Thornton beat Kari Lehtonen top left corner with an absolute lacerate 16:01 for his eighth goal of the season. It is the second time he has fought two seconds into the first and also scored in a game, as he had two goals on Dec. 23.
Tuukka Rask stopped all nine shots he saw.
|Brad Marchand, Milan Lucic have Bruins leading Avalanche||01.22.11 at 3:47 pm ET|
Some funny bounces and a fight have the Bruins leading the Avalanche, 2-1, after one in Denver on Saturday.
The Avalanche jumped out to an early lead on a flukey Paul Stastny goal that bounced off Dennis Seidenberg before going in.
Brad Marchand tied the game at 9:20. A Mark Recchi pass deflected off an Avalanche player before making its way to the front of the net, where Marchand was trying to outmuscle Ryan O’Byrne. The puck appeared to hit O’ Byrne’s skate before Marchand sent it past Craig Anderson for his 11th goal of the season.
O’Byrne did further damage to the Avalanche’s case Saturday when he sent the puck over the glass in his own zone, landing him a costly delay of game penalty. With the B’s on the power play, David Krejci fired a shot off the end boards that bounced in front. Anderson was unable to control it, and Milan Lucic flew in to send it past the Avalanche netminder for his career-high 18th goal of the season. Recchi got the secondary assist, giving him a pair of helpers in the period.
O’Byrne would take another penalty when he went off at 15:51 for roughing Gregory Campbell. The B’s went 1-for-2 on the power play. They were not shorthanded in the first period.
The lone fight of the period was between Campbell and Cody McLeod following Stastny’s goal. The bout itself was non-eventful, though it accomplished Campbell’s objective of shifting the momentum in the Bruins’ favor. The B’s controlled the tempo of the period from there, scoring both their goals and rattling off a 12-0 shots on goal stretch.
One interesting but ultimately not too surprising bit is that Mark Stuart is a healthy scratch, allowing Adam McQuaid into the lineup. While such a scenario would seem suspicious earlier in the year, Claude Julien is simply giving all seven defensemen — who have played well — an opportunity to get ice time without missing long stretches.
|Mike Milbury on D&H: Problems loom for B’s if first line cannot improve||01.19.11 at 12:49 pm ET|
NESN and NBC Sports NHL analyst Mike Milbury made his weekly appearance on the Dale & Holley show Wednesday to talk about the Bruins. To hear the interview, go to the Dale & Holley audio on demand page.
Milbury said this is the best he’s seen Patrice Bergeron play. “[He’s] seeing the ice, quick to the puck, totally unafraid, does all the little things right, good on the draws, goes to the front of the net, sees the ice well ‘ there’s nothing to not like about his game,” Milbury said.
The lack of production from the first line is a concern to Milbury. “[Nathan] Horton, [Marc] Savard and [Milan] Lucic have got to find a way to put points on the board,” he said. “They’ve been winning a whole bunch of games without a lot of support from those three guys. Listen, there’s no getting around, it’s their top line. And if your top line isn’t producing the way you expect it to, you’re going to run into problems sooner or later.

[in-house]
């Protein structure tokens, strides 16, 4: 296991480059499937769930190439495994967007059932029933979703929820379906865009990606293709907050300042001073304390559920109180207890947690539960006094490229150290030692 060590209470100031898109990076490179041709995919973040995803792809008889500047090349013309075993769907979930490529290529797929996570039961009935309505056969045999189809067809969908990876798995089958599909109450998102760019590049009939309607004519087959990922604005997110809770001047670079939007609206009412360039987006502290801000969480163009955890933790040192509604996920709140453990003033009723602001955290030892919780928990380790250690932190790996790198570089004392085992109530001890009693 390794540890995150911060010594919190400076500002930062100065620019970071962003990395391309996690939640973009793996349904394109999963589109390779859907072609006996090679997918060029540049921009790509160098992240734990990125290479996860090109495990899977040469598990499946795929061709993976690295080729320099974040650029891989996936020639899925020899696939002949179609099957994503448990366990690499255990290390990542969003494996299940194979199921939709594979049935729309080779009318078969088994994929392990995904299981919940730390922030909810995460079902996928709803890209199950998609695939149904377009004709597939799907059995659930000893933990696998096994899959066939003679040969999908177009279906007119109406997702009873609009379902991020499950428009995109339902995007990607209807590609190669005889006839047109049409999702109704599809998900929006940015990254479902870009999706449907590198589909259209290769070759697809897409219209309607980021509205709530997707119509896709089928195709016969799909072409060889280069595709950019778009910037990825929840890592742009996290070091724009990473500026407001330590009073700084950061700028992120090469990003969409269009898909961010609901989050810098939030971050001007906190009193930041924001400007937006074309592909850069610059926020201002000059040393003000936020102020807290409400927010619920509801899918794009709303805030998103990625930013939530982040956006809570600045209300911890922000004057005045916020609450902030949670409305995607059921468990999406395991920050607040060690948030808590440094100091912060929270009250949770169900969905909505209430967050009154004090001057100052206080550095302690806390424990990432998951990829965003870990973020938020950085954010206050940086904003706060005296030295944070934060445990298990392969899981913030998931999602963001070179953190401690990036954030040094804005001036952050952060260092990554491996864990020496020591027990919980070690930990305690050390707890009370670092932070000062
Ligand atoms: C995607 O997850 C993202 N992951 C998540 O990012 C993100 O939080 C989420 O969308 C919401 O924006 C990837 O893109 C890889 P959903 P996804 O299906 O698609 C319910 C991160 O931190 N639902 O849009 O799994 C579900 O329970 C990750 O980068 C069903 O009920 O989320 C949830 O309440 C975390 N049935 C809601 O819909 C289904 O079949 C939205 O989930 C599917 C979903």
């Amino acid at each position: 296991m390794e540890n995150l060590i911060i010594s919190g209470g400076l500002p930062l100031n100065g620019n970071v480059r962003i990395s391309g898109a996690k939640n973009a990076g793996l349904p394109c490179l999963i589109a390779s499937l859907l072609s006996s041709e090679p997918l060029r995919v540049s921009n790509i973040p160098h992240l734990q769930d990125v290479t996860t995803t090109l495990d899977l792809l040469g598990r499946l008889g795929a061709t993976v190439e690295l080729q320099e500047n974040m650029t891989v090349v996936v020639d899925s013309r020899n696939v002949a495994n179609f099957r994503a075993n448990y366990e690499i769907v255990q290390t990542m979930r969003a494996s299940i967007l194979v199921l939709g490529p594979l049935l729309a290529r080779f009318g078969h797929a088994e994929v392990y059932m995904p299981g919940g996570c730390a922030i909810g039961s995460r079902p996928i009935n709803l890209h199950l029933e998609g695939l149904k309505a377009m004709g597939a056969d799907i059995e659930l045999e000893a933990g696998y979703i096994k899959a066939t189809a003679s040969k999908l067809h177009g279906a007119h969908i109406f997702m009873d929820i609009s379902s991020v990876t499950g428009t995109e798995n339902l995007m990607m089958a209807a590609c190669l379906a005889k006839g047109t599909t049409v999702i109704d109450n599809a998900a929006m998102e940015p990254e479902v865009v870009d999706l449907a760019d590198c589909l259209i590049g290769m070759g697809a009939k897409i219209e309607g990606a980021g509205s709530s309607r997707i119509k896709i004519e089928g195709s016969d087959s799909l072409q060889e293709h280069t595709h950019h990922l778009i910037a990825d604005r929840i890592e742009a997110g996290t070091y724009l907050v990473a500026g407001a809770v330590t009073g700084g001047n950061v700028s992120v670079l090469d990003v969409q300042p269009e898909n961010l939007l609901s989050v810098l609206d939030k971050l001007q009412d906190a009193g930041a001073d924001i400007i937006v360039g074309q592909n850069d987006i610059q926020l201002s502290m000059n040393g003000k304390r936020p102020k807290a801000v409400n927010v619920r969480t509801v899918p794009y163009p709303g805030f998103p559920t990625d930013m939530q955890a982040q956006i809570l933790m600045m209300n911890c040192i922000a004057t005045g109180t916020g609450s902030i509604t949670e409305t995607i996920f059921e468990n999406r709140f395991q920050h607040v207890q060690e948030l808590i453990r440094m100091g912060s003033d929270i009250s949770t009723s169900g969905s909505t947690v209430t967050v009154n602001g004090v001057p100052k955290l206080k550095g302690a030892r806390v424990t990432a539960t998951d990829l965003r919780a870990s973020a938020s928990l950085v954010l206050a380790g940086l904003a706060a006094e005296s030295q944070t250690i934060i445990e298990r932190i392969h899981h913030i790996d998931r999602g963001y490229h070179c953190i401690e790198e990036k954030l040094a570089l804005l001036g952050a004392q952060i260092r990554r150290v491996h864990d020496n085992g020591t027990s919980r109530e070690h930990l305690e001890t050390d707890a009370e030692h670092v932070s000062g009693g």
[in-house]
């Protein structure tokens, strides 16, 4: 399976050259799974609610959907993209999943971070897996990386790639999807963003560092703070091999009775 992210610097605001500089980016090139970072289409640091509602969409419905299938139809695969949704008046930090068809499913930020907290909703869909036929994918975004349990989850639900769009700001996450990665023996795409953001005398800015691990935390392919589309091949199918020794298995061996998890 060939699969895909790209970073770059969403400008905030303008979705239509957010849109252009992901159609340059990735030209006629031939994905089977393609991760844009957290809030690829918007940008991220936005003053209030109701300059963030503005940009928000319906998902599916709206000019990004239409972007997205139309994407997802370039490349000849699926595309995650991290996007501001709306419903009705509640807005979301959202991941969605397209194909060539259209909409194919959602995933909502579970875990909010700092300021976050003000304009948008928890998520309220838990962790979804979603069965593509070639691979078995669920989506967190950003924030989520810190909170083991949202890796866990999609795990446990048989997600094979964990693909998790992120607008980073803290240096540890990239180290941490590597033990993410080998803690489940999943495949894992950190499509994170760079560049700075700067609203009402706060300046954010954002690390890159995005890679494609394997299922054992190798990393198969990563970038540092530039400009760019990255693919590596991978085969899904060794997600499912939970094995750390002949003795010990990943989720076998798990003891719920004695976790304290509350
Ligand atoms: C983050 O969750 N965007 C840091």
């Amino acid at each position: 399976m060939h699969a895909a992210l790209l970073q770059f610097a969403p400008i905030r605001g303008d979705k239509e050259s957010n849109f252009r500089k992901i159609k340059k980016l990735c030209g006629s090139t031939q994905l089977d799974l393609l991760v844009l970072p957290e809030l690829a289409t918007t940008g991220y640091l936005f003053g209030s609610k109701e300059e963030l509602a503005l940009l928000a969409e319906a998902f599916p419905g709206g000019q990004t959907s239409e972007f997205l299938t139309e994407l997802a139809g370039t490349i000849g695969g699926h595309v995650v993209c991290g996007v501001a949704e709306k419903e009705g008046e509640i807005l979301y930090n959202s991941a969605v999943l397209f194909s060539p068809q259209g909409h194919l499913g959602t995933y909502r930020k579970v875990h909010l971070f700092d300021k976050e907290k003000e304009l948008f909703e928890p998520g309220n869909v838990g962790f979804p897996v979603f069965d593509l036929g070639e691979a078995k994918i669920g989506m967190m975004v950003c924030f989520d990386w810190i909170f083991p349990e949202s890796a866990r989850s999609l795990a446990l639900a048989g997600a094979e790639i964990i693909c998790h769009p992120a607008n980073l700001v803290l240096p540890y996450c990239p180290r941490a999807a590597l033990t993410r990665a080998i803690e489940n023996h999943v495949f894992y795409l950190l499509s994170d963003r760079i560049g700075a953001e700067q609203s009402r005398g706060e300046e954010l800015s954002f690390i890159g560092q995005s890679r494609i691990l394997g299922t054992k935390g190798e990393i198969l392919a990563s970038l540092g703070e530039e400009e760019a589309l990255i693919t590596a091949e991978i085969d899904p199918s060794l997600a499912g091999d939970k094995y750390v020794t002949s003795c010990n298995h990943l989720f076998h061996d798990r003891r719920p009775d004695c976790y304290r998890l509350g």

“The flip side of that is, because of the balance that they now have, they’re able to do it while the first line finds their rhythm.”
Of Horton, Milbury said. “He’s yet to get fully engaged in the game on a regular basis. By that I mean hustle to loose pucks, work really hard to get there. I’ve seen him fight and he can really go, so I know he’s not afraid. But the point is ‘ and this is the common catchword ‘ there’s got to be more urgency to his game. He’s got to want it more. He’s got to fight for loose pucks a little bit more. He’s got to be a little bit more reckless in his game. Until he gets that, his progress is going to be checked, in my opinion.”
Meanwhile, Milbury likes what he’s seeing from the fourth line. “The Bruins have as good a fourth line as there is in the game right now with [Brad] Marchand, [Gregory] Campbell and Shawn Thornton,” Milbury said. “[Campbell] plays hard every night. He’s a coach’s dream, because you know what you’re going to get shift after shift.”
As for Marchand, Milbury said: “He uses his assets, which are his feet, and a little bit of grit to get where he needs to go. ‘¦ We talk about Horton and engaging and getting the most out of what you’ve got. Well, this kid is getting all of what he can give and then some.”
Looking at the Eastern Conference, Milbury said, “I still think Pittsburgh is the team to beat, and Philly second.”
As for the Bruins, “It’s still a team that I think has yet to hit its full stride,” Milbury said. “But things have changed now for the Bruins. [Tuukka] Rask is back in the picture, [Tim] Thomas is still playing incredibly well, the defense is starting to act like it can jump into the offense or produce when it comes to getting shots on goal, and you’ve got three lines, at least right now, that are playing I think well enough to win on most nights ‘ and they are winning on most nights. If they can ever get that first line humming, they’ve got to be be a strong candidate to come out of the Eastern Conference.”
|Chris Kunitz goal has Penguins leading Bruins after one||01.15.11 at 1:47 pm ET|
Jordan Staal took a pass from Matt Cooke, and with Tuukka Rask’s attention on Staal, the former second overall pick sent a pass to Chris Kunitz in front of the net. The puck went off Kunitz’ skate and into the net, with a review of the play showing there wasn’t a kicking motion and that Kunitz had fanned on a shot.
The Penguins’ goal came shortly after Cooke got out of the box for an interference call. Cooke was sent off after barreling into a puck-less Adam McQuaid in front of the B’s net.
Gregory Campbell and Craig Adams provided the fisticuffs for the period, dropping the gloves at 15:10. Once Campbell got his right hand free, the B’s center landed several rights in succession.
The teams each have 12 shots on goal.